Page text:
Foreign investors set sights on boosting stakes in Turkey after May 14 elections

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International investors are looking to increase investments in Turkey, notably in mergers and acquisitions, as they anticipate a shift to a more orthodox economic policy after May 14 elections, four government officials and analysts said.

Opinion polls show President Recep Tayyip Erdogan facing the greatest electoral challenge of his two decades in power in the presidential and parliamentary votes after an inflation-driven cost of living crisis eroded his support in recent years.

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The inflation surge was fed by a lira slide as the central bank slashed interest rates in an unorthodox policy championed by Erdogan. While that led to a decline in inflows, investors expect growing economic strains to trigger moves towards a more typical policy, in turn encouraging investment.

Investors from Europe, Israel, and the Gulf, including the UAE and Saudi Arabia, are now showing strong interest in infrastructure investments, notably in energy, according to the officials, who declined to be named as they were not authorized to speak on the issue.

Foreign investors have held talks with the government and opposition parties and public and private sector companies, one senior government official said.

“There has been a significant increase in demand in the last few weeks,” he said. “For the first time, I am hopeful. Direct
investments also seem to be coming from the Gulf.”

Corporate finance services consultant Musfik Cantekinler said he expected positive movement in the M&A market, regardless of the election outcome.

“I’m in contact with European and Israeli investors. Also, Russians are looking at the tourism sector. I expect investments from Europeans, especially in manufacturing and industrial sectors," he said.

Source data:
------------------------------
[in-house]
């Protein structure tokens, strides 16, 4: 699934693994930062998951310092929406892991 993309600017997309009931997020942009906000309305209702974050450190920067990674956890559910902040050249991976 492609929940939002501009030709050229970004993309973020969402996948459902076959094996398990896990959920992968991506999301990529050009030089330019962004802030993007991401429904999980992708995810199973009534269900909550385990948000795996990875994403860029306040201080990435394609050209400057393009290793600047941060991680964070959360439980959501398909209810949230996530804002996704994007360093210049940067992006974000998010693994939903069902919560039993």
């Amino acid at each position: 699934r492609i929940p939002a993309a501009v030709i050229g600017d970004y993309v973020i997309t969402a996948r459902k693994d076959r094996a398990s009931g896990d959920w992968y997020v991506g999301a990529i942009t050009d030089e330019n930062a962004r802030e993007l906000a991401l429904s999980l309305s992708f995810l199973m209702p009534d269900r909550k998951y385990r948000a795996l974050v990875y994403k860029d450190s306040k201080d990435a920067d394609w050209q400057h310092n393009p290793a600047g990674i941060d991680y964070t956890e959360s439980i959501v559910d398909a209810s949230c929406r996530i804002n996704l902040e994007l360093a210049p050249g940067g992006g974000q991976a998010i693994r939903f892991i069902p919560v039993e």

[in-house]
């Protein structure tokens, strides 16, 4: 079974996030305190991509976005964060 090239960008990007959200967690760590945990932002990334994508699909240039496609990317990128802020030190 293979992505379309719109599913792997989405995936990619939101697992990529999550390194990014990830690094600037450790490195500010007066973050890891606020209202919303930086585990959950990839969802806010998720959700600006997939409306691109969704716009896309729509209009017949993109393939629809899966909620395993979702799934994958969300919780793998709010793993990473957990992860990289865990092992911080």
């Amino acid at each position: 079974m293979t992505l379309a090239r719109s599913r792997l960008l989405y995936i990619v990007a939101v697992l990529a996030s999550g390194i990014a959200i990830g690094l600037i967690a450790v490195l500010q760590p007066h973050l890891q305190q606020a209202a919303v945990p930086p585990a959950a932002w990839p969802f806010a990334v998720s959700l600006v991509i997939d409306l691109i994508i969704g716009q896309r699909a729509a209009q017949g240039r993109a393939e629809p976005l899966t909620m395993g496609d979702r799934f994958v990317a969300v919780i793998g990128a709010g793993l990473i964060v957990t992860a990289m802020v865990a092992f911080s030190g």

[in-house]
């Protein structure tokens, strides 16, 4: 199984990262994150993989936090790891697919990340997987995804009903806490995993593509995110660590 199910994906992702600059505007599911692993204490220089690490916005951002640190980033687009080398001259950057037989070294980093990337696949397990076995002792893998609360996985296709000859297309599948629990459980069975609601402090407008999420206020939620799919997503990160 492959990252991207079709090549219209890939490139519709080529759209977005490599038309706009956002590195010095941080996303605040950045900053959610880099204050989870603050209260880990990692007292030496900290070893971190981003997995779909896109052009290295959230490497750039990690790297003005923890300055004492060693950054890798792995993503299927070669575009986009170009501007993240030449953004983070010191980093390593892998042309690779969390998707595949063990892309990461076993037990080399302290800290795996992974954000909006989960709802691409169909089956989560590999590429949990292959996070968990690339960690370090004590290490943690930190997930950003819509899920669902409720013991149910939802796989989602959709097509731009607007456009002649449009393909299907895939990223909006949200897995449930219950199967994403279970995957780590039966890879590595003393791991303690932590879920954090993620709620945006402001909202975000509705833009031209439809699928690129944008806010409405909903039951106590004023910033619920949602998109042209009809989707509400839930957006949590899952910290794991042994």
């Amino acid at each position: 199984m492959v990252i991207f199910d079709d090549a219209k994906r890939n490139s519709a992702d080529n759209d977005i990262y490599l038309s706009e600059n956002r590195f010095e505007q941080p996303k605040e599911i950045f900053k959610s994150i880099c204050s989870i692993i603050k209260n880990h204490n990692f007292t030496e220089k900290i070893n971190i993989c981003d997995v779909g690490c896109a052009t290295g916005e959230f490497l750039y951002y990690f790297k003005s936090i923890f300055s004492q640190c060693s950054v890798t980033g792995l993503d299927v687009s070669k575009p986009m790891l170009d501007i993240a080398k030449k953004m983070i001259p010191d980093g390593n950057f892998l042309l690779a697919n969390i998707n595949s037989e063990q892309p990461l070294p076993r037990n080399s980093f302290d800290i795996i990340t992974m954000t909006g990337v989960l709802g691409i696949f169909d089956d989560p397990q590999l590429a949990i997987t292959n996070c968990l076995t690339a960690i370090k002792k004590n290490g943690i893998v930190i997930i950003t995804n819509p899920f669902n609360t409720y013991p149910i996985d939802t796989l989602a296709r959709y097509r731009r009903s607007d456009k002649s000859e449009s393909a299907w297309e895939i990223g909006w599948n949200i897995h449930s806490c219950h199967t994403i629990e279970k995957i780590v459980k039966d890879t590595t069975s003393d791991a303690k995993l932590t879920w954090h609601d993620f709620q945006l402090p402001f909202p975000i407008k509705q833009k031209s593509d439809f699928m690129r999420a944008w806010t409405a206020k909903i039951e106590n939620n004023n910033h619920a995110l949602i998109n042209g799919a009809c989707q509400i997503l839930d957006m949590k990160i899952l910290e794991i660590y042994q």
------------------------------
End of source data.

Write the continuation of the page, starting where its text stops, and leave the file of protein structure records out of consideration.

M&A deals in Turkey dropped to $5.3 billion in 2022 from $14.3 billion a year earlier and have been generally weaker since a failed coup attempt in 2016.

A win for the opposition in the presidential vote is expected to prompt a decisive shift to orthodox economic policy, but it is less clear how much of a change there will be if Erdogan remains in power.

Erdogan has said former economic tsar Mehmet Simsek, well respected by international investors, was coordinating work on economic policies. However, in an interview overnight, Erdogan said the “Turkish model,” prioritizing investment with low interest rates, would continue.

Another senior government official said "very serious” acquisition initiatives were underway.

“The general view is that economic management will change no matter who wins (the election), strengthening expectations that (investment) inflows and outflows will be easier.”

While the UAE and Saudi Arabia were eyeing energy investments, Western investors were looking more at fintech and digital, he said.

An Ankara consultancy company executive said expectations of economic policy changes were paving the way for investment.

“In any case, the expectation is that Turkey will turn to more predictable and orthodox economic policies.”

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